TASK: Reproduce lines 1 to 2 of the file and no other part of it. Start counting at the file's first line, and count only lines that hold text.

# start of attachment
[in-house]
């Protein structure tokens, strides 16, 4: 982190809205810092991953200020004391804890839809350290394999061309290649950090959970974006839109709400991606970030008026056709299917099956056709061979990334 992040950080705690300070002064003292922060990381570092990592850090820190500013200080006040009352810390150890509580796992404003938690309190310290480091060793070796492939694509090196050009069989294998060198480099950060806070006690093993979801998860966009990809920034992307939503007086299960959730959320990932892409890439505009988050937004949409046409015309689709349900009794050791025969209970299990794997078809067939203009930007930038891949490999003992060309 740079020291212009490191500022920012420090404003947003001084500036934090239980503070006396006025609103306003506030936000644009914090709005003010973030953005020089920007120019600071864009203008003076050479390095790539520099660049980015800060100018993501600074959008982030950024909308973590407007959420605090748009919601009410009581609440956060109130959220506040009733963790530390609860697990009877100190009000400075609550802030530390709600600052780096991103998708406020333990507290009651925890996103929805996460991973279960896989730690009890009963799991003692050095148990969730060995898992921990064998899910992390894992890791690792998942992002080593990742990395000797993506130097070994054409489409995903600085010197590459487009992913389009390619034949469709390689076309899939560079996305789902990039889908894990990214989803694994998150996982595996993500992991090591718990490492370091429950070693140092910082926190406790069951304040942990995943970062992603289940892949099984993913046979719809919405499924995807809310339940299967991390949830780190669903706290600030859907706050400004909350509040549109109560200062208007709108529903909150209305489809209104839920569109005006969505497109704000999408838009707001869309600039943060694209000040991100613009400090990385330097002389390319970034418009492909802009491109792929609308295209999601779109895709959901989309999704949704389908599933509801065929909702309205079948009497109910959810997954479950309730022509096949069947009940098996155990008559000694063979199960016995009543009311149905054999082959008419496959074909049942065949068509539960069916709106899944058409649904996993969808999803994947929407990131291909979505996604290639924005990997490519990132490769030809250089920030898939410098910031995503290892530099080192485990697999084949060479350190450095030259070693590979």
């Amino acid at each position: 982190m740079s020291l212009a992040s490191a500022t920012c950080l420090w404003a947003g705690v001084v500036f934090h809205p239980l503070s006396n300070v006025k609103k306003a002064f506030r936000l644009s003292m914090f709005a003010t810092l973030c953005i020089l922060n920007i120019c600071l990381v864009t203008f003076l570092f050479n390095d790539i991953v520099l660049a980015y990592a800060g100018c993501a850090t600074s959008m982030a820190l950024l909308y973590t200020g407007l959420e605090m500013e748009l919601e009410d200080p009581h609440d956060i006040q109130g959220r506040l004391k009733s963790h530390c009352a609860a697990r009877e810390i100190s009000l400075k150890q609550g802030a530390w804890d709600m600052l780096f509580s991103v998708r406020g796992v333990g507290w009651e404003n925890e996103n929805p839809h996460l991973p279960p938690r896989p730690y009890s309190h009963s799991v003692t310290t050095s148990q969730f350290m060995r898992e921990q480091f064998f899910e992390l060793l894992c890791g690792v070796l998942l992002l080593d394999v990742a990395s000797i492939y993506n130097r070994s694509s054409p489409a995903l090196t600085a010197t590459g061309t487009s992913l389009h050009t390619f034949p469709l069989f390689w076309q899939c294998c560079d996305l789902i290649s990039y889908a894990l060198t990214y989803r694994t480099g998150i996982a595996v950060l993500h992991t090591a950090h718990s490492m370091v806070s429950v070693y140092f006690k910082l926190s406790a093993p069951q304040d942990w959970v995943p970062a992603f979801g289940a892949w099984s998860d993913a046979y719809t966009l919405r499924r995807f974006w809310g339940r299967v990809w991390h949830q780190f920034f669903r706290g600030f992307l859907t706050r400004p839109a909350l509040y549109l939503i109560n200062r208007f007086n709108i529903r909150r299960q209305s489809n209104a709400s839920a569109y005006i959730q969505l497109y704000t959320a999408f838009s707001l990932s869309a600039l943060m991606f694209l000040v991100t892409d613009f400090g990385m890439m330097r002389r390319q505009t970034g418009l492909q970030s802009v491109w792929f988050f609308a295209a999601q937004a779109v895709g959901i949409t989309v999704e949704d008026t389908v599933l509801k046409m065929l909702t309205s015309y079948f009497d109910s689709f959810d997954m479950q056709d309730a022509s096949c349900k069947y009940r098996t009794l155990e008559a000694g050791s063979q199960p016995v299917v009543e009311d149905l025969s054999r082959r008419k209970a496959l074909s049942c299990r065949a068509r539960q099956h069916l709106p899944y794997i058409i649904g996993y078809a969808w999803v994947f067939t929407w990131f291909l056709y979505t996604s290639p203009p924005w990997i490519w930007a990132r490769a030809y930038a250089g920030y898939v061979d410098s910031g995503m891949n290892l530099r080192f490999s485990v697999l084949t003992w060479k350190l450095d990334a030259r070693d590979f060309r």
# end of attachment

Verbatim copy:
[in-house]
């Protein structure tokens, strides 16, 4: 982190809205810092991953200020004391804890839809350290394999061309290649950090959970974006839109709400991606970030008026056709299917099956056709061979990334 992040950080705690300070002064003292922060990381570092990592850090820190500013200080006040009352810390150890509580796992404003938690309190310290480091060793070796492939694509090196050009069989294998060198480099950060806070006690093993979801998860966009990809920034992307939503007086299960959730959320990932892409890439505009988050937004949409046409015309689709349900009794050791025969209970299990794997078809067939203009930007930038891949490999003992060309 740079020291212009490191500022920012420090404003947003001084500036934090239980503070006396006025609103306003506030936000644009914090709005003010973030953005020089920007120019600071864009203008003076050479390095790539520099660049980015800060100018993501600074959008982030950024909308973590407007959420605090748009919601009410009581609440956060109130959220506040009733963790530390609860697990009877100190009000400075609550802030530390709600600052780096991103998708406020333990507290009651925890996103929805996460991973279960896989730690009890009963799991003692050095148990969730060995898992921990064998899910992390894992890791690792998942992002080593990742990395000797993506130097070994054409489409995903600085010197590459487009992913389009390619034949469709390689076309899939560079996305789902990039889908894990990214989803694994998150996982595996993500992991090591718990490492370091429950070693140092910082926190406790069951304040942990995943970062992603289940892949099984993913046979719809919405499924995807809310339940299967991390949830780190669903706290600030859907706050400004909350509040549109109560200062208007709108529903909150209305489809209104839920569109005006969505497109704000999408838009707001869309600039943060694209000040991100613009400090990385330097002389390319970034418009492909802009491109792929609308295209999601779109895709959901989309999704949704389908599933509801065929909702309205079948009497109910959810997954479950309730022509096949069947009940098996155990008559000694063979199960016995009543009311149905054999082959008419496959074909049942065949068509539960069916709106899944058409649904996993969808999803994947929407990131291909979505996604290639924005990997490519990132490769030809250089920030898939410098910031995503290892530099080192485990697999084949060479350190450095030259070693590979």